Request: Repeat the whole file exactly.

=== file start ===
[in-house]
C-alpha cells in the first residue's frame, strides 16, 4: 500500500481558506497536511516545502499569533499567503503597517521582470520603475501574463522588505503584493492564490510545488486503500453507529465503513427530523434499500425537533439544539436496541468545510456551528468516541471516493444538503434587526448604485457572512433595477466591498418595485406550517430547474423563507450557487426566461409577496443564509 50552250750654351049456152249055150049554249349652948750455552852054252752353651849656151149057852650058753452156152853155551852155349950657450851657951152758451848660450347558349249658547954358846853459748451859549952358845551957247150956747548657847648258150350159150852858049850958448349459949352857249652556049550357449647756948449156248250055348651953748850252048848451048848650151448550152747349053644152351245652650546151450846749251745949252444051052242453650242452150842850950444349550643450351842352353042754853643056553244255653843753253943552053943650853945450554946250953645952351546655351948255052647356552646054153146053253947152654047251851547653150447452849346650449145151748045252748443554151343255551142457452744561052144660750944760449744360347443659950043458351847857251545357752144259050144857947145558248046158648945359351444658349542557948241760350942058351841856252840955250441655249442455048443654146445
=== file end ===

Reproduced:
[in-house]
C-alpha cells in the first residue's frame, strides 16, 4: 500500500481558506497536511516545502499569533499567503503597517521582470520603475501574463522588505503584493492564490510545488486503500453507529465503513427530523434499500425537533439544539436496541468545510456551528468516541471516493444538503434587526448604485457572512433595477466591498418595485406550517430547474423563507450557487426566461409577496443564509 50552250750654351049456152249055150049554249349652948750455552852054252752353651849656151149057852650058753452156152853155551852155349950657450851657951152758451848660450347558349249658547954358846853459748451859549952358845551957247150956747548657847648258150350159150852858049850958448349459949352857249652556049550357449647756948449156248250055348651953748850252048848451048848650151448550152747349053644152351245652650546151450846749251745949252444051052242453650242452150842850950444349550643450351842352353042754853643056553244255653843753253943552053943650853945450554946250953645952351546655351948255052647356552646054153146053253947152654047251851547653150447452849346650449145151748045252748443554151343255551142457452744561052144660750944760449744360347443659950043458351847857251545357752144259050144857947145558248046158648945359351444658349542557948241760350942058351841856252840955250441655249442455048443654146445